It means you drive at a more consistent pace and guzzle less fuel. Manufacturers such as BMW, Ford, Honda and Toyota offer the option as standard in most new cars.

They can also include lowering heating and air conditioning strength. Some also automatically turn off the engine at red traffic lights and turn it back on again the moment that you touch the accelerator.

Fuel savings are typically anything from 7 per cent with the Hyundai Active Eco system to 24 per cent for the Ford Focus.

Motorists spend more than £1,000 a year on fuel on average, according to the personal finance researcher NimbleFinance.

So, driving in eco mode could save £240 over the year.

VERDICT: A smoother journey and good savings.

Defrost and descale to cut costs 

Here are some other ways to slash the cost of using household appliances:

Defrost the freezer: Ice builds up over time that makes the freezer or ice compartment in your fridge work less efficiently – and more electricity is required to keep the temperature down due to a thick layer of frosting. A defrost can double the efficiency. If you have two large units – double fridge and separate freezer – you may save £100 a year on the energy bill.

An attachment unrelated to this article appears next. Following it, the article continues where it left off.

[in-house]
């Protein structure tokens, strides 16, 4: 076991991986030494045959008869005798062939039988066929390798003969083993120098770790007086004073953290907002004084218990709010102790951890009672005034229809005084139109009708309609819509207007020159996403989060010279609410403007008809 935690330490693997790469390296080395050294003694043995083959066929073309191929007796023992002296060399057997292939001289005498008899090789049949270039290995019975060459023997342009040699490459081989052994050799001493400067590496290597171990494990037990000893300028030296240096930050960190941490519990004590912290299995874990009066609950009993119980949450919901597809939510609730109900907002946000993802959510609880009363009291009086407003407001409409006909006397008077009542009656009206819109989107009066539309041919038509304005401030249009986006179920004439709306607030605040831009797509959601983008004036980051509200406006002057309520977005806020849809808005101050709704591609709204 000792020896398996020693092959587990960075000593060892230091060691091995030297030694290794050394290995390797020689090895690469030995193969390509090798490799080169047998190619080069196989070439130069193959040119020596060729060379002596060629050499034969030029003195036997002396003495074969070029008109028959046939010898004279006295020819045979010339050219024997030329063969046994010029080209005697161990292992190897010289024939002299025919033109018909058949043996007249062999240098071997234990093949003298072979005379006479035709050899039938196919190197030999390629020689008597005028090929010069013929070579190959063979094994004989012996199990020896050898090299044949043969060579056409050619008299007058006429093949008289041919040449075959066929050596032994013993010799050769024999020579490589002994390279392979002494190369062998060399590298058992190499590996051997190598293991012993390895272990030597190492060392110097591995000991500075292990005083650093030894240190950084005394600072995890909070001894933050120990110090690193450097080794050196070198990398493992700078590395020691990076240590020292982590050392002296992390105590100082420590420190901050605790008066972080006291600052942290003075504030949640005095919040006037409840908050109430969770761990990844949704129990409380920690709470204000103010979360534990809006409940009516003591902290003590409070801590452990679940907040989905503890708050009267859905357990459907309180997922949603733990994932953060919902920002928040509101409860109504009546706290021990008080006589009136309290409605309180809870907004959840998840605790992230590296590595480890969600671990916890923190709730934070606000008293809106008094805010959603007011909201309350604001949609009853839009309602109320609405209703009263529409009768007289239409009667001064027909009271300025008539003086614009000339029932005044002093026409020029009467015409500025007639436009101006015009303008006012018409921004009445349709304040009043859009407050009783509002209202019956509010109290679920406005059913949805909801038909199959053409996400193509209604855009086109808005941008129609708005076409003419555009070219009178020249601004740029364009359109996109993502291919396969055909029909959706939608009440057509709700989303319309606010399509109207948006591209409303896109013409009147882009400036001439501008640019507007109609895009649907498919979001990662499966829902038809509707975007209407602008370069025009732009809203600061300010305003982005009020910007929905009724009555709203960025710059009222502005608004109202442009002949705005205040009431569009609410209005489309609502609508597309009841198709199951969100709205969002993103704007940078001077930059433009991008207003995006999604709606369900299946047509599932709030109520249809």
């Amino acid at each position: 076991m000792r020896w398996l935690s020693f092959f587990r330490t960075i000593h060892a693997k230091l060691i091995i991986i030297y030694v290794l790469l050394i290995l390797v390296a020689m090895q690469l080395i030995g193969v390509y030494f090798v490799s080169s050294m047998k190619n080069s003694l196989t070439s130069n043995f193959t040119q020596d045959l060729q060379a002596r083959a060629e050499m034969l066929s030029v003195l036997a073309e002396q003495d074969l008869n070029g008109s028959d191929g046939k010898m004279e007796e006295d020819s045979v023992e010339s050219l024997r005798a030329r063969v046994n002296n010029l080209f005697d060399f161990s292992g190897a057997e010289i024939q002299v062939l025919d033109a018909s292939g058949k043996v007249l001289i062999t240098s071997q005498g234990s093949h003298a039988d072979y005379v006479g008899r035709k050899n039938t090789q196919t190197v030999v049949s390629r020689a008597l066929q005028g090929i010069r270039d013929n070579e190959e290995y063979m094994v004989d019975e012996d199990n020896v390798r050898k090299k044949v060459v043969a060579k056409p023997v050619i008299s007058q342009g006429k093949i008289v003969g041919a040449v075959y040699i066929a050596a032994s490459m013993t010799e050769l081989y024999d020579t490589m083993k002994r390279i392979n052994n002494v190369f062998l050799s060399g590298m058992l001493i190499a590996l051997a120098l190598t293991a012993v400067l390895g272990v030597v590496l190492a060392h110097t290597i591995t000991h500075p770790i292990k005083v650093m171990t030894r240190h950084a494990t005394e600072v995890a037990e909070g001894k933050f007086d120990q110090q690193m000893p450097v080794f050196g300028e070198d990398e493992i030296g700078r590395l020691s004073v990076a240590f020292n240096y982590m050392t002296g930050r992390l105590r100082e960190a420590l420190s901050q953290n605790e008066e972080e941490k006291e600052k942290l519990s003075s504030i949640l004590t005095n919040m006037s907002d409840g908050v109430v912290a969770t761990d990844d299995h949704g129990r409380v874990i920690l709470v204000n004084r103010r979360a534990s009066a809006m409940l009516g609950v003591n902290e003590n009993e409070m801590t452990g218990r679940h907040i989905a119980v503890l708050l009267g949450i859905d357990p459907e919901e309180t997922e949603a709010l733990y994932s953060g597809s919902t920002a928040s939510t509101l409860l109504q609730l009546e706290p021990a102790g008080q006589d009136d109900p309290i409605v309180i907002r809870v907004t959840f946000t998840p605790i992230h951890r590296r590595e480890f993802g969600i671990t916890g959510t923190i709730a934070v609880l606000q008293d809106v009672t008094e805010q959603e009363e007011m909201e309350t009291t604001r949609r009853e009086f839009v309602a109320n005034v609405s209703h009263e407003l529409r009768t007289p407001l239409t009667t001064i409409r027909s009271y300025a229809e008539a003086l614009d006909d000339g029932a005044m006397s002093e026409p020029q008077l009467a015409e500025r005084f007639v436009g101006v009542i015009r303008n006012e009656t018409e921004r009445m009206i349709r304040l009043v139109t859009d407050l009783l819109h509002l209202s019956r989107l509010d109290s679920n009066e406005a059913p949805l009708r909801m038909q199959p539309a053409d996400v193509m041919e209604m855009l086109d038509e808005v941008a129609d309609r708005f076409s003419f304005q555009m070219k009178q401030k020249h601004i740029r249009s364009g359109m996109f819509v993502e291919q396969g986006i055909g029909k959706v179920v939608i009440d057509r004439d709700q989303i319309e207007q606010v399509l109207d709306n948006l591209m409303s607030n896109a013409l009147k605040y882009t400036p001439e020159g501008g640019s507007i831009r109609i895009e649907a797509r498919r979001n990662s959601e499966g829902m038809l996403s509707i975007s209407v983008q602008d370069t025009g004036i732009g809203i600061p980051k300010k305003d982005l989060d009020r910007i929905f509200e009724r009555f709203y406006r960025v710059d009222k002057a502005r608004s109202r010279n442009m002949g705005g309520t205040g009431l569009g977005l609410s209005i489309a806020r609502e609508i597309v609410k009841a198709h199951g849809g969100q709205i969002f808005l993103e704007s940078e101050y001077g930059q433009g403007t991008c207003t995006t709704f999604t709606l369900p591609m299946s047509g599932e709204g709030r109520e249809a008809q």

Descale appliances: Limescale builds up on heating appliances – such as on kettles, washing machines and dishwashers – clogging up the elements. Using a 50p sachet of descaler, or alternatively lemon juice or white vinegar, can knock as much as £50 a year off the cost of running these appliances.

Check for broken seals: Rubber seals that lock the hot air in ovens and cool air in fridges and freezers can perish over time, leaving the appliances 25 per cent less efficient. You could save up to £100 per appliance every year by fixing broken seals. Replacement seals typically cost from £10.

Look for a blue flame: A gas hob should have a clean blue flame – indicating a temperature of at least 1,960 degrees centigrade. If there is a flicker of yellow or red, it may not be reaching top temperatures and is therefore running less efficiently. Clean the appliance and consider calling in experts if there is little improvement.